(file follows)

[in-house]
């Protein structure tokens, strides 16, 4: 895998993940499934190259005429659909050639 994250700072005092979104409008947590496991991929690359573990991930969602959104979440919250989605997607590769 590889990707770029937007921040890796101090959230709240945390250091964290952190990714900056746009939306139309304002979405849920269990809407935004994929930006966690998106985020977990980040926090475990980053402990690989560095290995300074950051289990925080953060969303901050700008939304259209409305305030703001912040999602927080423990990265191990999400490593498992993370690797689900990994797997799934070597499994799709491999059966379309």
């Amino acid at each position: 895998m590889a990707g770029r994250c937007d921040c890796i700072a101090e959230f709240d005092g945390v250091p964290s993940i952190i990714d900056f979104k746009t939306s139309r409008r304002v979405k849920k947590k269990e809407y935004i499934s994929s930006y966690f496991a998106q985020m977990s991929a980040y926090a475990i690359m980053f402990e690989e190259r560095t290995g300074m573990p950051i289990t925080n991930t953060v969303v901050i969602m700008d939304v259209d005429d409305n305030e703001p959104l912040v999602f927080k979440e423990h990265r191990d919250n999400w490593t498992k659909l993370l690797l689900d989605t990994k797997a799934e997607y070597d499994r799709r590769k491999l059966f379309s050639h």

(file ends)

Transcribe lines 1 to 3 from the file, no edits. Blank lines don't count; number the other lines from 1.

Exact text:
[in-house]
């Protein structure tokens, strides 16, 4: 895998993940499934190259005429659909050639 994250700072005092979104409008947590496991991929690359573990991930969602959104979440919250989605997607590769 590889990707770029937007921040890796101090959230709240945390250091964290952190990714900056746009939306139309304002979405849920269990809407935004994929930006966690998106985020977990980040926090475990980053402990690989560095290995300074950051289990925080953060969303901050700008939304259209409305305030703001912040999602927080423990990265191990999400490593498992993370690797689900990994797997799934070597499994799709491999059966379309």
């Amino acid at each position: 895998m590889a990707g770029r994250c937007d921040c890796i700072a101090e959230f709240d005092g945390v250091p964290s993940i952190i990714d900056f979104k746009t939306s139309r409008r304002v979405k849920k947590k269990e809407y935004i499934s994929s930006y966690f496991a998106q985020m977990s991929a980040y926090a475990i690359m980053f402990e690989e190259r560095t290995g300074m573990p950051i289990t925080n991930t953060v969303v901050i969602m700008d939304v259209d005429d409305n305030e703001p959104l912040v999602f927080k979440e423990h990265r191990d919250n999400w490593t498992k659909l993370l690797l689900d989605t990994k797997a799934e997607y070597d499994r799709r590769k491999l059966f379309s050639h």